MILAN/ROME, Feb 5 (Reuters) - Italy will not extend a rule that makes it easier for long-term shareholders to strengthen their voting powers in companies, the government said on Thursday, following strong opposition from foreign investors.
Rome last year introduced a law allowing companies to amend their bylaws to boost the influence of longer-standing investors by granting them multiple votes for each share they own.
Drinks group Campari, builder Astaldi and hearing aid firm Amplifon adopted the scheme last week, taking advantage of a short-term provision under which only a simply majority was required to change their statutes.
After the government on Thursday rejected a proposal to extend the simple majority rule until the end of 2015, from February a two-thirds majority is needed to introduce the loyalty share scheme.
Economy Minister Pier Carlo Padoan said in a statement the government would not consider any extension as it was “necessary to preserve the certainty of the rules, an essential element for investor confidence”.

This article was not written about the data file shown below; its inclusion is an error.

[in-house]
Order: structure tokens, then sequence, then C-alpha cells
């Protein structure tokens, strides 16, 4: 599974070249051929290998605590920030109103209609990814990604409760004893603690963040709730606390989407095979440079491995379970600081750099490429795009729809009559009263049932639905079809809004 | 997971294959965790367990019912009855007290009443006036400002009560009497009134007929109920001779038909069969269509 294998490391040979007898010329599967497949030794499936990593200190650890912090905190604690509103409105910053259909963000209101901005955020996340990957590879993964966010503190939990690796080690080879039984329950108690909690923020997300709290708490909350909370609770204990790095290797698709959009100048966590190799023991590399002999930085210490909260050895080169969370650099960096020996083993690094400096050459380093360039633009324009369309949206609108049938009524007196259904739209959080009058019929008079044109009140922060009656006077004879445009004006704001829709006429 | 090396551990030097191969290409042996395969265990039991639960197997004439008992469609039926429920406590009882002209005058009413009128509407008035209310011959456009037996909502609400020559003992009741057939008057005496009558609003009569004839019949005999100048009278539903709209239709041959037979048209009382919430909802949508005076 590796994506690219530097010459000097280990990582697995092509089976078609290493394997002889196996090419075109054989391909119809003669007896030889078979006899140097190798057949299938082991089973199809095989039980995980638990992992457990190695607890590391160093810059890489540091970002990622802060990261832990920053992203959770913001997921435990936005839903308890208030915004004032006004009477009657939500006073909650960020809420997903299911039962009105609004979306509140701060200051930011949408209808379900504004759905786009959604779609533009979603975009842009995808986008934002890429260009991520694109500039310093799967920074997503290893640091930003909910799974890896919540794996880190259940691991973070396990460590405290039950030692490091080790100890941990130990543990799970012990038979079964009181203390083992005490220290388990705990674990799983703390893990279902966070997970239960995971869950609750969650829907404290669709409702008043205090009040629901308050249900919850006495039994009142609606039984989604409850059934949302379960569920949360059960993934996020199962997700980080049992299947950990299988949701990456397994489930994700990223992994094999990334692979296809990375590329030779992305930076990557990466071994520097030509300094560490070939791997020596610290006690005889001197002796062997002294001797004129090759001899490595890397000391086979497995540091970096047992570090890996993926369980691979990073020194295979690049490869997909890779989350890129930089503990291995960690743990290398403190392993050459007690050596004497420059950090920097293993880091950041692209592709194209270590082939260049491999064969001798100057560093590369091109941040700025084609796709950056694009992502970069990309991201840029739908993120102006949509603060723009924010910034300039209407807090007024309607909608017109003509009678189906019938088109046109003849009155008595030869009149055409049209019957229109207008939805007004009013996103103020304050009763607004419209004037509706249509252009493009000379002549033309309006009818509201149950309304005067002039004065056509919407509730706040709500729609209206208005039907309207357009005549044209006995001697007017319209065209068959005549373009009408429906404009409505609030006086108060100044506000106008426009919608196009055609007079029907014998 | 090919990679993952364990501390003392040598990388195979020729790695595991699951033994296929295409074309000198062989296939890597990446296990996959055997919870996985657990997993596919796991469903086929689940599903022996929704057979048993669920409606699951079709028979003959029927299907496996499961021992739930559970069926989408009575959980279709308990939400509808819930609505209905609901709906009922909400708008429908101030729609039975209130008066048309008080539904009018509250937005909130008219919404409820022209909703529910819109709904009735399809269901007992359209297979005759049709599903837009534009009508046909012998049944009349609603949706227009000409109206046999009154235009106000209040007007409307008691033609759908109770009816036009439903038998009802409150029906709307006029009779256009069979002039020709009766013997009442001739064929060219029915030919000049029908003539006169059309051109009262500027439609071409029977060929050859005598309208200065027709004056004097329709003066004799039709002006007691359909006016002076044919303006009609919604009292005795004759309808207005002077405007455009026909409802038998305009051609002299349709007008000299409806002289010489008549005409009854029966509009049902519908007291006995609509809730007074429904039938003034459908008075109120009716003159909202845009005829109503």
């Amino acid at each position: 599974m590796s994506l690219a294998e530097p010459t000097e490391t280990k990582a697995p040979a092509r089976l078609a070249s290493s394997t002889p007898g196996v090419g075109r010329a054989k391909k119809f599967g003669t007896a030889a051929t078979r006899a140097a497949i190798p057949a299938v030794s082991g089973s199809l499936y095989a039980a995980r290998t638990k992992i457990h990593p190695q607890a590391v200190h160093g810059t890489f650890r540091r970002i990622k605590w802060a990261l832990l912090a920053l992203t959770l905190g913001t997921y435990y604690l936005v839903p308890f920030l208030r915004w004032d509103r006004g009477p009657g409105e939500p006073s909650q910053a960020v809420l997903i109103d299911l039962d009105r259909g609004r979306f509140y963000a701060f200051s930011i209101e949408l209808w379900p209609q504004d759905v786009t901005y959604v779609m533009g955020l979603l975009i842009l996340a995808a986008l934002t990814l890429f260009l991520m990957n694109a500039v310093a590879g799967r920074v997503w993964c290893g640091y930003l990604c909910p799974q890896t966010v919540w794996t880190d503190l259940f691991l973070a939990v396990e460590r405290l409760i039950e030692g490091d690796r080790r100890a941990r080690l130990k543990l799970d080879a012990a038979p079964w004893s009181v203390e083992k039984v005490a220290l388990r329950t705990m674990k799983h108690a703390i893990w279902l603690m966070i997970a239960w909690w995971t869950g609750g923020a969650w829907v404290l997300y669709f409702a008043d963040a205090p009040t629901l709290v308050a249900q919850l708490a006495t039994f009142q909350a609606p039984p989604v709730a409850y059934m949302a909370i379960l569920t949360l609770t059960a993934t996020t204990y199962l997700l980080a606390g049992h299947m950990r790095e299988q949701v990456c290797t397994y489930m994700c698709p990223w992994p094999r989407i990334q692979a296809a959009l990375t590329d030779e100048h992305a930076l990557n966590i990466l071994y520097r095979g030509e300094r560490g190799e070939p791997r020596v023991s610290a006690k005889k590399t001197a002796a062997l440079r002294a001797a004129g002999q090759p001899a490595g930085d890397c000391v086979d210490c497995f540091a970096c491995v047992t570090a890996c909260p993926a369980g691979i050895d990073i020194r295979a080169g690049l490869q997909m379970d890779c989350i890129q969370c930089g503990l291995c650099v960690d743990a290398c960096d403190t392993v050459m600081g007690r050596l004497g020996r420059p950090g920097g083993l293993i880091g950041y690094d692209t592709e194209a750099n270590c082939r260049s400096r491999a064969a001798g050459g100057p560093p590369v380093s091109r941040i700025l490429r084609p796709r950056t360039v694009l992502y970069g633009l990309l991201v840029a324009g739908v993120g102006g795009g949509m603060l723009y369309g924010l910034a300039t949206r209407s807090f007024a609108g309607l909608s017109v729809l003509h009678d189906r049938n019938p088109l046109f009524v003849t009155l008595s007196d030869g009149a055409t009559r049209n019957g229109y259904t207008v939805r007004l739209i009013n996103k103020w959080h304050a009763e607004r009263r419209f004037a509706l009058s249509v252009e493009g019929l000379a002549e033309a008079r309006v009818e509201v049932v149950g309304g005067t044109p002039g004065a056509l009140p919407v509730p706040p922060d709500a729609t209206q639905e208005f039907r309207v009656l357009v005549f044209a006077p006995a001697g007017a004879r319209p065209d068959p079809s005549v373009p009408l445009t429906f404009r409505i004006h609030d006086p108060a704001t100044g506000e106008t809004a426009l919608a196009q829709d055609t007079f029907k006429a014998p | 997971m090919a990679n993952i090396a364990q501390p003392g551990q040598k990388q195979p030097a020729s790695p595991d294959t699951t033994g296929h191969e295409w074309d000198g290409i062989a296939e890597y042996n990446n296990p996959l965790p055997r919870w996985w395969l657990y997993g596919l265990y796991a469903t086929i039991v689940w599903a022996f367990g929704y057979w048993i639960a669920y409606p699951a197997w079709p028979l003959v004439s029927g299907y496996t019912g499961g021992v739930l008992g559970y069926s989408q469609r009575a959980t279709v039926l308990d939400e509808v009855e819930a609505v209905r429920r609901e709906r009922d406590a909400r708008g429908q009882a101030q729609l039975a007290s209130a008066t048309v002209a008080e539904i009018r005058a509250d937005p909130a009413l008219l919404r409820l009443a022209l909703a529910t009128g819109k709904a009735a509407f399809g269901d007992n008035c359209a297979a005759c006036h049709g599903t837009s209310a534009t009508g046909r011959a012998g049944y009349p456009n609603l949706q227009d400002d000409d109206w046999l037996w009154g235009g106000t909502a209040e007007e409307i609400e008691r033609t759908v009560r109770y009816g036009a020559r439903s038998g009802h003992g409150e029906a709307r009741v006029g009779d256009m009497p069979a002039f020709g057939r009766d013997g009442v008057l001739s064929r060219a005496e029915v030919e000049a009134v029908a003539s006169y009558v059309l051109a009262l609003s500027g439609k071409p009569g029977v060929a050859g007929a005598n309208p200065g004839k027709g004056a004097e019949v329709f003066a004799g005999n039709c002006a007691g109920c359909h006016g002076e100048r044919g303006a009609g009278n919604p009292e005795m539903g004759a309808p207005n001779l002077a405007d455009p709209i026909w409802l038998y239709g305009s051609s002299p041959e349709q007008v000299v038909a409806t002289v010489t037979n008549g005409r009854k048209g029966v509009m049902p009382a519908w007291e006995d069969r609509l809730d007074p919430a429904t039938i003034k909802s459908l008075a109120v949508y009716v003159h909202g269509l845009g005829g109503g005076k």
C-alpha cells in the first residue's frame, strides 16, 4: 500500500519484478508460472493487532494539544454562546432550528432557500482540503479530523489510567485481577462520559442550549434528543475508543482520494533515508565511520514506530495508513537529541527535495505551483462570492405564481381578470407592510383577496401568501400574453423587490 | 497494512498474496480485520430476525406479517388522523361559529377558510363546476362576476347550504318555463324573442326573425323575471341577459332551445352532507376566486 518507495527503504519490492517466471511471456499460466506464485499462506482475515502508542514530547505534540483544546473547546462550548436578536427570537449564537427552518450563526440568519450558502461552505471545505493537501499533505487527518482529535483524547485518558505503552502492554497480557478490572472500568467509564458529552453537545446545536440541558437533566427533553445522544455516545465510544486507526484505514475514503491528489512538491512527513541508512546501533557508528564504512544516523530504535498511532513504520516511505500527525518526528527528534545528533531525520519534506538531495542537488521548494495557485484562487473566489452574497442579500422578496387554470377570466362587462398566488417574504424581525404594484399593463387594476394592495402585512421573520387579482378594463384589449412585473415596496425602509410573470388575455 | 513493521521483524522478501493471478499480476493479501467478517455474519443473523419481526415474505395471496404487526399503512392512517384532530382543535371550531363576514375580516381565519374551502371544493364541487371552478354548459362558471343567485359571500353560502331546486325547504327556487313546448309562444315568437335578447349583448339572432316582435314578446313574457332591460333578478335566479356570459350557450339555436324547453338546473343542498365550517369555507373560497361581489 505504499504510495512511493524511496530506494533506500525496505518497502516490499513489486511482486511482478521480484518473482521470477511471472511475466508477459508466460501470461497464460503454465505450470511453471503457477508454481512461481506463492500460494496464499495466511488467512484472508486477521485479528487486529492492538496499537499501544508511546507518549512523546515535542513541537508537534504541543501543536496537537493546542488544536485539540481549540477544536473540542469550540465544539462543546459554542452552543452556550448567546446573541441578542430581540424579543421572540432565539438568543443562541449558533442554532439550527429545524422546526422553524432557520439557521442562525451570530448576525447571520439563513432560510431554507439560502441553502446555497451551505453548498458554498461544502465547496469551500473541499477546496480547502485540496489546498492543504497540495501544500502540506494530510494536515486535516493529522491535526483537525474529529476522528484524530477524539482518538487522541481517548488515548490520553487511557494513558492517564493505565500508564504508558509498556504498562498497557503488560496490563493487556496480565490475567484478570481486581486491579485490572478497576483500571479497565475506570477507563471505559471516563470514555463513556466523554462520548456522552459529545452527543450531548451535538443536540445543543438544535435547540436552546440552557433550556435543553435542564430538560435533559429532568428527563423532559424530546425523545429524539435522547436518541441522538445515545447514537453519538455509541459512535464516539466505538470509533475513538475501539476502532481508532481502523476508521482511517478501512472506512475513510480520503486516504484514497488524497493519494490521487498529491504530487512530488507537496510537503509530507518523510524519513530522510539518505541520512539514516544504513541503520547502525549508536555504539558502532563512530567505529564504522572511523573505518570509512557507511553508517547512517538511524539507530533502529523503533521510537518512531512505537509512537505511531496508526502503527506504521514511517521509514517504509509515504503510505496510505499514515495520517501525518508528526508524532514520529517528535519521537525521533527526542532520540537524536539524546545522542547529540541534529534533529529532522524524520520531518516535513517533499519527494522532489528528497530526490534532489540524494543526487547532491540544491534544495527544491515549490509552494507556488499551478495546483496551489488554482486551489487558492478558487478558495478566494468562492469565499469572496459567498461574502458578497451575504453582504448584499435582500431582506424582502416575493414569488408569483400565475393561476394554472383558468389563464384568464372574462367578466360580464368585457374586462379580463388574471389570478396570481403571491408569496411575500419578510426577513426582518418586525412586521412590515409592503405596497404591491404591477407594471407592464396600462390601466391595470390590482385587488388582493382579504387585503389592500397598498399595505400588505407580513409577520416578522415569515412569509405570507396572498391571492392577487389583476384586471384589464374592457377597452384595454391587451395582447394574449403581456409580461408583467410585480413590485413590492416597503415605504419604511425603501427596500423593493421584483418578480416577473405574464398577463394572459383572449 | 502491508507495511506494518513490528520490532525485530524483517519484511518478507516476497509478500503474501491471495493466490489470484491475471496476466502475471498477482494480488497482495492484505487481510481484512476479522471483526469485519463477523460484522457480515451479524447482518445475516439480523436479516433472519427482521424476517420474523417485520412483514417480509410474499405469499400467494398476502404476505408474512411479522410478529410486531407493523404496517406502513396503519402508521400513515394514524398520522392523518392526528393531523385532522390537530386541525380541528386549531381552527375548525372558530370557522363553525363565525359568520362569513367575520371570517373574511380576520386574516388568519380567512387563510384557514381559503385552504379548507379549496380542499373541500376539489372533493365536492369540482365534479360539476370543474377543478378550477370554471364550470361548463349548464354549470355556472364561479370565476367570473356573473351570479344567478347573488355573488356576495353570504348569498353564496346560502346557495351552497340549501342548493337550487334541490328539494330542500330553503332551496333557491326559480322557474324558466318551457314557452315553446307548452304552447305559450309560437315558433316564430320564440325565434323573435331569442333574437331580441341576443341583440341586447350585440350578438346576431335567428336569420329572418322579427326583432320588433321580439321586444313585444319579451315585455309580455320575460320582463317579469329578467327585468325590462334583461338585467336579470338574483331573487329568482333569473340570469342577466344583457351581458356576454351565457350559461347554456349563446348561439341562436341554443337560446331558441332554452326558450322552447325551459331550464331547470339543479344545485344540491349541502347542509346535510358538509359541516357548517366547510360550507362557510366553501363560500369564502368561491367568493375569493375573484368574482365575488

Earlier this week, a group of foreign funds, which collectively manage assets worth more than $8.8 trillion, and independent directors at some of Italy’s biggest companies called on the government of Prime Minister Matteo Renzi to rule against any extension.
They were concerned that under the simple majority rule passing the scheme would have become a mere formality for many companies in Italy, where 90 percent of listed companies have some form of dominant shareholder. A two-thirds majority rule usually required for a statute change gives minority shareholders a greater say.
“This decision sends a strong message to the markets that the Italian government is serious about attracting international investment and safeguarding good governance standards in line with global best practice,” said Sacha Sadan, director of corporate governance at Legal & General Investment Management, a London-based asset manager, speaking on behalf of the group.
Italy introduced the multiple-vote scheme to convince small and medium-sized firms to list more shares on the stock market without owners necessarily losing control of a company they have in some cases run for generations.
But some investment funds say the measures could concentrate power into the hands of a small group of shareholders to the detriment of minority stockholders.
Reporting by Agnieszka Flak in Milan and Isla Binnie in Rome; Editing by Mark Potter